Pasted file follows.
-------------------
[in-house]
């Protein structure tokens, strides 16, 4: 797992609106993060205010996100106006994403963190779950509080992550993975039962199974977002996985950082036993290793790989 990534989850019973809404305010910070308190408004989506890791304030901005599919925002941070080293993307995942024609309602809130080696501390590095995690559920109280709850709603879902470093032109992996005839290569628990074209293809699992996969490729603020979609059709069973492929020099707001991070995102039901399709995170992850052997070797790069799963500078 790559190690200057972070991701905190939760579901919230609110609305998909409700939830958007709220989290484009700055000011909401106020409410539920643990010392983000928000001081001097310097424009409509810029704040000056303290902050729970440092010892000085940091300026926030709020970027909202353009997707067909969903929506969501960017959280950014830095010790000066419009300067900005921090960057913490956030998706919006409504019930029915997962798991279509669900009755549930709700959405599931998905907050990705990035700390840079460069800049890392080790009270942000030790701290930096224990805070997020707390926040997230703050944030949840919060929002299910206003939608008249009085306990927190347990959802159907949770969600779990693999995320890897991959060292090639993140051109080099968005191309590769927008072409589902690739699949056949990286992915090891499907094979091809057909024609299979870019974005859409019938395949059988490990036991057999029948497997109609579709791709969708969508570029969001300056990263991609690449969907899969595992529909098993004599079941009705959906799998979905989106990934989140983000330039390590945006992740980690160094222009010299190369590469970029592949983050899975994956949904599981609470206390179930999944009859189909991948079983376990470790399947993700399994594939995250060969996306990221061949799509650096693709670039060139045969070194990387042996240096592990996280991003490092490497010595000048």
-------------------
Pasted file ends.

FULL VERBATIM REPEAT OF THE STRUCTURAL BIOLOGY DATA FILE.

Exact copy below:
[in-house]
């Protein structure tokens, strides 16, 4: 797992609106993060205010996100106006994403963190779950509080992550993975039962199974977002996985950082036993290793790989 990534989850019973809404305010910070308190408004989506890791304030901005599919925002941070080293993307995942024609309602809130080696501390590095995690559920109280709850709603879902470093032109992996005839290569628990074209293809699992996969490729603020979609059709069973492929020099707001991070995102039901399709995170992850052997070797790069799963500078 790559190690200057972070991701905190939760579901919230609110609305998909409700939830958007709220989290484009700055000011909401106020409410539920643990010392983000928000001081001097310097424009409509810029704040000056303290902050729970440092010892000085940091300026926030709020970027909202353009997707067909969903929506969501960017959280950014830095010790000066419009300067900005921090960057913490956030998706919006409504019930029915997962798991279509669900009755549930709700959405599931998905907050990705990035700390840079460069800049890392080790009270942000030790701290930096224990805070997020707390926040997230703050944030949840919060929002299910206003939608008249009085306990927190347990959802159907949770969600779990693999995320890897991959060292090639993140051109080099968005191309590769927008072409589902690739699949056949990286992915090891499907094979091809057909024609299979870019974005859409019938395949059988490990036991057999029948497997109609579709791709969708969508570029969001300056990263991609690449969907899969595992529909098993004599079941009705959906799998979905989106990934989140983000330039390590945006992740980690160094222009010299190369590469970029592949983050899975994956949904599981609470206390179930999944009859189909991948079983376990470790399947993700399994594939995250060969996306990221061949799509650096693709670039060139045969070194990387042996240096592990996280991003490092490497010595000048």